Realism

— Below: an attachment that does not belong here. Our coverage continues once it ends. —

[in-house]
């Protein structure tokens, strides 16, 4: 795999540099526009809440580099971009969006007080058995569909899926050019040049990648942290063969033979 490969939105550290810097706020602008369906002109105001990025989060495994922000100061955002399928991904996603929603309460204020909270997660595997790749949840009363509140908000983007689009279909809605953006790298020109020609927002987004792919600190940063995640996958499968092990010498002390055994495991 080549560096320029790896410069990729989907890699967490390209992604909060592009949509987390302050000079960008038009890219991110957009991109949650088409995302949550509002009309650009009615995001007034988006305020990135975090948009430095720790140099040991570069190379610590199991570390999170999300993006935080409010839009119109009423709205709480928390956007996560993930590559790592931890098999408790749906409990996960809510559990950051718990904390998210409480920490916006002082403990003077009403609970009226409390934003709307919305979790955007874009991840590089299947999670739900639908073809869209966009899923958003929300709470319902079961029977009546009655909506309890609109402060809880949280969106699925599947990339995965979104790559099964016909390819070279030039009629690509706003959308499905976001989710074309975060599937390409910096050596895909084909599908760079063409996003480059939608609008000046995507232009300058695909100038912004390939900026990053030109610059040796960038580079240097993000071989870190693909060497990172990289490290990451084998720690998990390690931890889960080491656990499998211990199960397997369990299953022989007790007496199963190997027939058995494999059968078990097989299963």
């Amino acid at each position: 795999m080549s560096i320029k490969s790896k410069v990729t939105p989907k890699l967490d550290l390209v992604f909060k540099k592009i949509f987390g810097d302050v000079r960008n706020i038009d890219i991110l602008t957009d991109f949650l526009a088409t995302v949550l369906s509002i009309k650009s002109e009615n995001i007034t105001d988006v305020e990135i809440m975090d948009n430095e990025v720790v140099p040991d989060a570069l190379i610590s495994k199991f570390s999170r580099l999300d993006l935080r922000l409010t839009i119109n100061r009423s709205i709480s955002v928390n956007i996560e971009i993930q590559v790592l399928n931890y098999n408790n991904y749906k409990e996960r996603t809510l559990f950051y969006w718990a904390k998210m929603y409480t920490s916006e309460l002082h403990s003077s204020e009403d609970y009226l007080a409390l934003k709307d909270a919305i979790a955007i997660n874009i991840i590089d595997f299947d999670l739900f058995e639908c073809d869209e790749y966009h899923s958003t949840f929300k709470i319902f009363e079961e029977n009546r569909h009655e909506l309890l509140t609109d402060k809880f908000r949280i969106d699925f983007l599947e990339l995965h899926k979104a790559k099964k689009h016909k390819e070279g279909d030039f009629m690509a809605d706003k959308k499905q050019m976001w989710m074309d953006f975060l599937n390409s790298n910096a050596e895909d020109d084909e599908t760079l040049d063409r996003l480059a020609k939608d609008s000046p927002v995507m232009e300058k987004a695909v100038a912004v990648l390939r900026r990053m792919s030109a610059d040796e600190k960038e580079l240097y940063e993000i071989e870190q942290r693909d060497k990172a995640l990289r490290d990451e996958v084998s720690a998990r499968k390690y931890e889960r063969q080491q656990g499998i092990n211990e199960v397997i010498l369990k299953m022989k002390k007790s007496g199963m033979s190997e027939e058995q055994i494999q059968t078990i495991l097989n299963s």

§3 One way of pursuing this question is to seek out the play’s realism. There were plenty of Mary Faughs in Marston’s London.[4] Elizabeth Sanders, ‘late servaunte with Edwarde Gardener’, complained that his wife would ‘comenlye euery night’ make her stay out in Cheapside, on Wood Street Corner, from 5pm in the afternoon ‘untill ix or x a clock before she came to her agayne’. The court had long known Sanders as an ‘olde gest of this house’ and doubting her explanation, committed her to prison.[5] On Wed 28 July 1601, Elizabeth Sherman testified that her landlady, one Mistress Cowell, would send her to fetch Margaret Smith whenever young men arrived at the house ‘so that they might have thuse of her body’. Sherman would also have to find other ‘younge women to come home to her house for the same purpose’. A Master Newton frequented her mistress ‘diverse nightes’ and lay with her ‘all the night long when her husband was out of towne’. It seems that Cowell ran a small network. Newton used to send ‘letteres and mesuages to and fro for such kinde of people as did resorte to the said Mistress Cowells’.[6] A notorious pander Henry Boyer, of Cowe Cross near Clerkenwell, confessed on 22 October 1577 that Mistress Harding, wife of the parson of Islington ‘desired him to help her to ii or iii wemen to her house to play the harlottes at her house with suche as came for she had ii or iii Justices of the countrye at her house to deall with them’. He added that ‘he sent a harlott that Mistris Neale kepte in her house for that same purpose’. Mistress Neal, he said, is ‘a comen bawde and she hath kept dyvers harlottes’.[7] These are just a few of the many women who sought to make a living by arranging sexual liaisons in early modern London. Among the most active bawds of the time were Black Luce of Clerkenwell, Jane Fuller of Hounsditch (and the Bell in St. John’s Street, Clerkenwell) and Thomasine Breame residing at Worcester House, the former residence of the Earl of Worcester, situated usefully just by the dock of Queenshithe. Black Luce became a minor London legend, but less is known about Fuller and Breame. Kathryn Jones, a diminutive prostitute, declared that ‘Jane Fuller did intyse her aboute a yeare and a half past to this lewd lyfe that she now useth’. According to Jones, Fuller also kept one Jone Silvester in Hounsditch where ‘dyvers Englishe men & straungers had thuse of her body’. Jones ended her statement declaring, ‘Jane Fuller is an Arrant bawde & she is hable to spoyle a greate nomber’.[8] On Christmas Eve 1576, Fuller herself admitted ‘that she hath used the trade of bawdrye and she knoweth one Kathryn Jones had to do carnally with many men in her house in St. John’s Streate & in Hownsditche with many straungers & others’.[9]